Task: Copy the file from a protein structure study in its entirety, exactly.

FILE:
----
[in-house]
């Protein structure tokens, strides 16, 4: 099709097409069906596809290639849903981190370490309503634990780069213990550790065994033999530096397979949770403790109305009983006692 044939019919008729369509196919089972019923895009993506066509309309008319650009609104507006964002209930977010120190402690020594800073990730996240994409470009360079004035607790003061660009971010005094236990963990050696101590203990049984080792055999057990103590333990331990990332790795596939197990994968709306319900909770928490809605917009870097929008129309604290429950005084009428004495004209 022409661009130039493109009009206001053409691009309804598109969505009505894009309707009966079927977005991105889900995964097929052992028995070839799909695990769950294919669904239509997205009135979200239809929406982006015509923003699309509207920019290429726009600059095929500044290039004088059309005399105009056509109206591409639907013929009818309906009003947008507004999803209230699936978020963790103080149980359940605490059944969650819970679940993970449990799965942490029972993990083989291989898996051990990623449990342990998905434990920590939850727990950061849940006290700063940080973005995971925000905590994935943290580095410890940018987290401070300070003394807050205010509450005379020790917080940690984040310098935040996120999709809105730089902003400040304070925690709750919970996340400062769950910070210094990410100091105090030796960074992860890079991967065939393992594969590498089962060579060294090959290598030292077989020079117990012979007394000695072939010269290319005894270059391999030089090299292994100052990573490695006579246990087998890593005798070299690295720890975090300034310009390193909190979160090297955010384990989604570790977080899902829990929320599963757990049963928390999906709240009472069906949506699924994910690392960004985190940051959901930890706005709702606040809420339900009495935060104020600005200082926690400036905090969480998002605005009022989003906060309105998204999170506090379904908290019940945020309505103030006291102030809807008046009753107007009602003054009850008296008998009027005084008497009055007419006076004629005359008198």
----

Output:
[in-house]
């Protein structure tokens, strides 16, 4: 099709097409069906596809290639849903981190370490309503634990780069213990550790065994033999530096397979949770403790109305009983006692 044939019919008729369509196919089972019923895009993506066509309309008319650009609104507006964002209930977010120190402690020594800073990730996240994409470009360079004035607790003061660009971010005094236990963990050696101590203990049984080792055999057990103590333990331990990332790795596939197990994968709306319900909770928490809605917009870097929008129309604290429950005084009428004495004209 022409661009130039493109009009206001053409691009309804598109969505009505894009309707009966079927977005991105889900995964097929052992028995070839799909695990769950294919669904239509997205009135979200239809929406982006015509923003699309509207920019290429726009600059095929500044290039004088059309005399105009056509109206591409639907013929009818309906009003947008507004999803209230699936978020963790103080149980359940605490059944969650819970679940993970449990799965942490029972993990083989291989898996051990990623449990342990998905434990920590939850727990950061849940006290700063940080973005995971925000905590994935943290580095410890940018987290401070300070003394807050205010509450005379020790917080940690984040310098935040996120999709809105730089902003400040304070925690709750919970996340400062769950910070210094990410100091105090030796960074992860890079991967065939393992594969590498089962060579060294090959290598030292077989020079117990012979007394000695072939010269290319005894270059391999030089090299292994100052990573490695006579246990087998890593005798070299690295720890975090300034310009390193909190979160090297955010384990989604570790977080899902829990929320599963757990049963928390999906709240009472069906949506699924994910690392960004985190940051959901930890706005709702606040809420339900009495935060104020600005200082926690400036905090969480998002605005009022989003906060309105998204999170506090379904908290019940945020309505103030006291102030809807008046009753107007009602003054009850008296008998009027005084008497009055007419006076004629005359008198």